Guided By Voices: Nowhere To Go But Up [Album Review]

Guided By Voices
Nowhere To Go But Up
GBV Inc. [2023]

Sixteen. That’s how many albums the current lineup of Guided By Voices has managed to release since they formed in 2016. The band (as a concept) just celebrated its 40th anniversary a few months ago, with a pair of shows in Dayton that drew fans from across the country and beyond. But it’s kind of mind-boggling to consider that the 2023 incarnation of GBV (Robert Pollard, Doug Gillard, Mark Shue, Bobby Bare Jr., Kevin March, and producer Travis Harrison), which has only existed for about 7 of those 40 years, has been responsible for more than a third of the band’s albums.

Nowhere To Go But Up is the latest in that impressive run. Clocking in at a mere eleven tracks, it feels like a slightly more refined take on the previous LP, Welshpool Frillies. That album was full of catchy, fairly short power-pop with some quieter acoustic numbers thrown in for good measure. This time the emphasis is on Bob’s songwriting skills: the songs are tight and well-developed, most exceeding three minutes (!) but never feeling like they overstay their welcome. Despite the longer track times there aren’t many choruses to be found, but that doesn’t mean the songs aren’t full of hooks—this is Robert Pollard we’re talking about after all.

Bob’s voice is in excellent form again, and Harrison’s production sounds huge, with Gillard and Bare’s guitars punching their way out of the speakers and March and Shue propelling the songs forward. The opening trifecta is one of the strongest in recent memory: “The Race Is On, The King Is Dead” feels like an anthemic successor to “Echos Myron” or “Planet Score;” “Puncher’s Parade” is full of minor-key melancholia and distorted guitars; and “Local Master Airplane” chugs along with Bob indulging in some fun wordplay with some local Dayton Easter eggs included (“10 billion clocks / In on the beat / Synchronized feet / On the pummeling crumbling / Rip rapped path / Through the horror world”). There are plenty of other highlights: “How Did He Get Up There?” caught my four-year-old’s attention (an impressive feat) with its “Hard hats high up / High hats hard up” refrain, and others like “Love Set,” “Jack Of Legs,” and “For The Home” caught mine with their effortless intricacy.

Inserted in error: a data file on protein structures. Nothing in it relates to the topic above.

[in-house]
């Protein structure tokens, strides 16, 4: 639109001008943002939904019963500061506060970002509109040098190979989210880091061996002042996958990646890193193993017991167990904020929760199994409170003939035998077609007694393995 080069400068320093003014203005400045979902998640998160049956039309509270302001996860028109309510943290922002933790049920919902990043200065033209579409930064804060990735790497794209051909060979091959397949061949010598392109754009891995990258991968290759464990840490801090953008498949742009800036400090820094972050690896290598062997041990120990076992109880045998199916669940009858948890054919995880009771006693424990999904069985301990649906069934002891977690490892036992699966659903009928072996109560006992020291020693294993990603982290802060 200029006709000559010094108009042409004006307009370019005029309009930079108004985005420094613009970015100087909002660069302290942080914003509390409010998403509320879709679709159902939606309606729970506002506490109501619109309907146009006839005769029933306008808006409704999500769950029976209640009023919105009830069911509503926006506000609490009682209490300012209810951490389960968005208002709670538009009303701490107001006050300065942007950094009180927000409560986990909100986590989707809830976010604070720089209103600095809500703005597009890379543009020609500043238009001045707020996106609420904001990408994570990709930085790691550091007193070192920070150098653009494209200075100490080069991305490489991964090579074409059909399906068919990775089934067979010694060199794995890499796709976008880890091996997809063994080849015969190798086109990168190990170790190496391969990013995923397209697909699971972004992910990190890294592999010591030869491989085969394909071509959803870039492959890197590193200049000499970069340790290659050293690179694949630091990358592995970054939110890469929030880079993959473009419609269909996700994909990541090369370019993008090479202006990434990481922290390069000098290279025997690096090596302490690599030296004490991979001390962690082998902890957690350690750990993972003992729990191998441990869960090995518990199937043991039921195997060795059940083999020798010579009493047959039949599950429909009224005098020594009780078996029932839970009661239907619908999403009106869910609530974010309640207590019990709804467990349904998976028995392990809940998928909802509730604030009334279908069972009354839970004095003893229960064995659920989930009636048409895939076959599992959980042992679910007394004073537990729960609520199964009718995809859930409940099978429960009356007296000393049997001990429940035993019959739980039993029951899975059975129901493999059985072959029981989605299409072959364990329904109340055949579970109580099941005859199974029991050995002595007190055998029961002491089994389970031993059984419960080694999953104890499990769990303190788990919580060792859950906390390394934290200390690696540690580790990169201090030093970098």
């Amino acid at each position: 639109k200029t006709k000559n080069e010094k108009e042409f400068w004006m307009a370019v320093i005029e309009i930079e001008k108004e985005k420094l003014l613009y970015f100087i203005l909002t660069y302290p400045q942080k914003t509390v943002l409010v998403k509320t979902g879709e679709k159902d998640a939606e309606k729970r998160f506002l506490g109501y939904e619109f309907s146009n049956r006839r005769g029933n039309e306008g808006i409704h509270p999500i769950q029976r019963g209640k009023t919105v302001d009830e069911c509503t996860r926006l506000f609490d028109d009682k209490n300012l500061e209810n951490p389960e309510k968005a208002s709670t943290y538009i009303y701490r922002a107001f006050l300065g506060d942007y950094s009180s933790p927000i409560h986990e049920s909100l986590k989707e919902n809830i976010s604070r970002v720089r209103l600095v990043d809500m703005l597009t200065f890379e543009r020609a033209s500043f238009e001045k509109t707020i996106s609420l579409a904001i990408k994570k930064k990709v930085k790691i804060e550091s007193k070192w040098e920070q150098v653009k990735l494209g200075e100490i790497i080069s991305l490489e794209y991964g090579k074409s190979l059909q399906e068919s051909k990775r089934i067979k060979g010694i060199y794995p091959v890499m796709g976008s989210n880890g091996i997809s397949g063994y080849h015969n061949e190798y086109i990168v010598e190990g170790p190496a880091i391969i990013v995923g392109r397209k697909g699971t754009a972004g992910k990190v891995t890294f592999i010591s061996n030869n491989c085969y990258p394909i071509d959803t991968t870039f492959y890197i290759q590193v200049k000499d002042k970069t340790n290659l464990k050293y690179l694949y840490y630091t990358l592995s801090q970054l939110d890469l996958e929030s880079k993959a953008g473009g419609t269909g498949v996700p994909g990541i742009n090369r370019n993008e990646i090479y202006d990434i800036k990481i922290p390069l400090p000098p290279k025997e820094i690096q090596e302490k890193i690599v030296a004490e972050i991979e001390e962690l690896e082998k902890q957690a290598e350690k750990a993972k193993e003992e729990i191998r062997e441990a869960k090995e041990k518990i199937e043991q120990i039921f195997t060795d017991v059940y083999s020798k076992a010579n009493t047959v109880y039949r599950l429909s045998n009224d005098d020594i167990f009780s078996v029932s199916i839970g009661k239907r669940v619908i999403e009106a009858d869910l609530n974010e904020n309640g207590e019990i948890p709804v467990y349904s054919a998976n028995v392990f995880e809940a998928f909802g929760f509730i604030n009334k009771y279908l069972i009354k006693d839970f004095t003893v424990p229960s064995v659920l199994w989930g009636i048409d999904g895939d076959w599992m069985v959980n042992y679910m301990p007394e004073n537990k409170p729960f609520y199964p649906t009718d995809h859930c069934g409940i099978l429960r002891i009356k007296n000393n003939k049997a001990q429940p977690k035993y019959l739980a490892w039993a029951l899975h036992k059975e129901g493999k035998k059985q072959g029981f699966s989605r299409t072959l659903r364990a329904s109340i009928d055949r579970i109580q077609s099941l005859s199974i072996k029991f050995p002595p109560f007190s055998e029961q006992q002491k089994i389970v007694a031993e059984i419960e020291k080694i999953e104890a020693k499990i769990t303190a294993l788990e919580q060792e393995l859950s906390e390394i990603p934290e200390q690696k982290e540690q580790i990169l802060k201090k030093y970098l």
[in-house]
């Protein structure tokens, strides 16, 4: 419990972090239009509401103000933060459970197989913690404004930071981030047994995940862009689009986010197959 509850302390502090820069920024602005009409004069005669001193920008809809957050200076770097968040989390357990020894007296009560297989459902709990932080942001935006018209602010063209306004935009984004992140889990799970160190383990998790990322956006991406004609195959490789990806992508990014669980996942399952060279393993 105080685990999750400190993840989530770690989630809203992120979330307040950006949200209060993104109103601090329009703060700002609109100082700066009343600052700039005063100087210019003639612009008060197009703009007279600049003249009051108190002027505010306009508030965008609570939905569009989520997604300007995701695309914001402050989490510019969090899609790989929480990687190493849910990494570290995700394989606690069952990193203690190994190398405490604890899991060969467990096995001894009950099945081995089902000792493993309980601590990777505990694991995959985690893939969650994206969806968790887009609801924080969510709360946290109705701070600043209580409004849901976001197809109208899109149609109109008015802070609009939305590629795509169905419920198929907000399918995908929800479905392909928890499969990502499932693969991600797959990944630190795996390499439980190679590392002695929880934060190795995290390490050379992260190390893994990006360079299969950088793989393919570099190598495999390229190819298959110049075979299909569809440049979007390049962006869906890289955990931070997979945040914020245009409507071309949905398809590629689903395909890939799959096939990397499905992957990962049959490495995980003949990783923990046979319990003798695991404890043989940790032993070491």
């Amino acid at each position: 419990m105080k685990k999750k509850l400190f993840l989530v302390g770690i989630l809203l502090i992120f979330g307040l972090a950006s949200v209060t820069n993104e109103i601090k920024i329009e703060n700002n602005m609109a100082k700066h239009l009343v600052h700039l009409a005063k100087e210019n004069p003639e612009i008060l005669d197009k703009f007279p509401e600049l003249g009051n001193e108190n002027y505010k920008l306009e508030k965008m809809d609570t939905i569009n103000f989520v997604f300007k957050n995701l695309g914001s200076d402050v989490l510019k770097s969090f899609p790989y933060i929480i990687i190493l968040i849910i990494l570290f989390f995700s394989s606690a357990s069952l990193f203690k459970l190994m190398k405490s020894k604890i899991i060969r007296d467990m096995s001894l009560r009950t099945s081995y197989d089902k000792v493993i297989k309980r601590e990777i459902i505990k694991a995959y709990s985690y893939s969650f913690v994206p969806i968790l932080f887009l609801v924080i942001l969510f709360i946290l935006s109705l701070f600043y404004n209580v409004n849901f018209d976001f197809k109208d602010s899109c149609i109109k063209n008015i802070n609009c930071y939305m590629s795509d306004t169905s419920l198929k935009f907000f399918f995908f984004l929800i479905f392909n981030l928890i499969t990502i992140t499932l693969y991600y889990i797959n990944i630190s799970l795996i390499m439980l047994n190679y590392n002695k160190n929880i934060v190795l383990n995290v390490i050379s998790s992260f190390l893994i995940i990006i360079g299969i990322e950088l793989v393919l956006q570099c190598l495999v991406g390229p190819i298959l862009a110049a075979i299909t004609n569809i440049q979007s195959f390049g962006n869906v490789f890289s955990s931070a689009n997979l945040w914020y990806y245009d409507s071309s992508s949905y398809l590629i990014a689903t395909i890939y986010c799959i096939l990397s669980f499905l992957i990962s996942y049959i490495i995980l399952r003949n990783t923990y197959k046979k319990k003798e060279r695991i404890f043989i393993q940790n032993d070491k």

The concise track list and consistent songwriting give Nowhere To Go But Up a strong sense of cohesion. It’s a record that has its own clear identity, but still has that unmistakable GBV DNA too. And while it’s always hard to tell how a new album will fit into the ever-growing puzzle of the band’s discography, Nowhere To Go But Up is a great way to close out an exceptionally strong year of new Guided By Voices music.

“The Race Is On, The King Is Dead” / “Puncher’s Parade” / “For The Home”

Space Gun / Surrender Your Poppy Field / Earth Man Blues

Welshpool Frillies (2023) / La La Land (2023) / Scalping The Guru (2022) / Tremblers And Goggles By Rank (2022) / Crystal Nuns Cathedral (2022) / It’s Not Them. It Couldn’t Be Them. It Is Them! (2021) / Cub Scout Bowling Pins: Clang Clang Ho (2021) / Earth Man Blues (2021) / Mirrored Aztec (2020) / Surrender Your Poppy Field (2020) / Sweating The Plague (2019) / Warp And Woof (2019) / Zeppelin Over China (2019) / Space Gun (2018) / Ogre’s Trumpet (2018) / How Do You Spell Heaven (2017) / August By Cake (2017) / Please Be Honest (2016) / Suitcase 4 (2015) / Cool Planet (2014) / Motivational Jumpsuit (2014) / English Little League (2013) / Down By The Racetrack EP (2013) / The Bears For Lunch (2012) / Class Clown Spots A UFO (2012) / Let’s Go Eat The Factory (2012)

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Simon Workman

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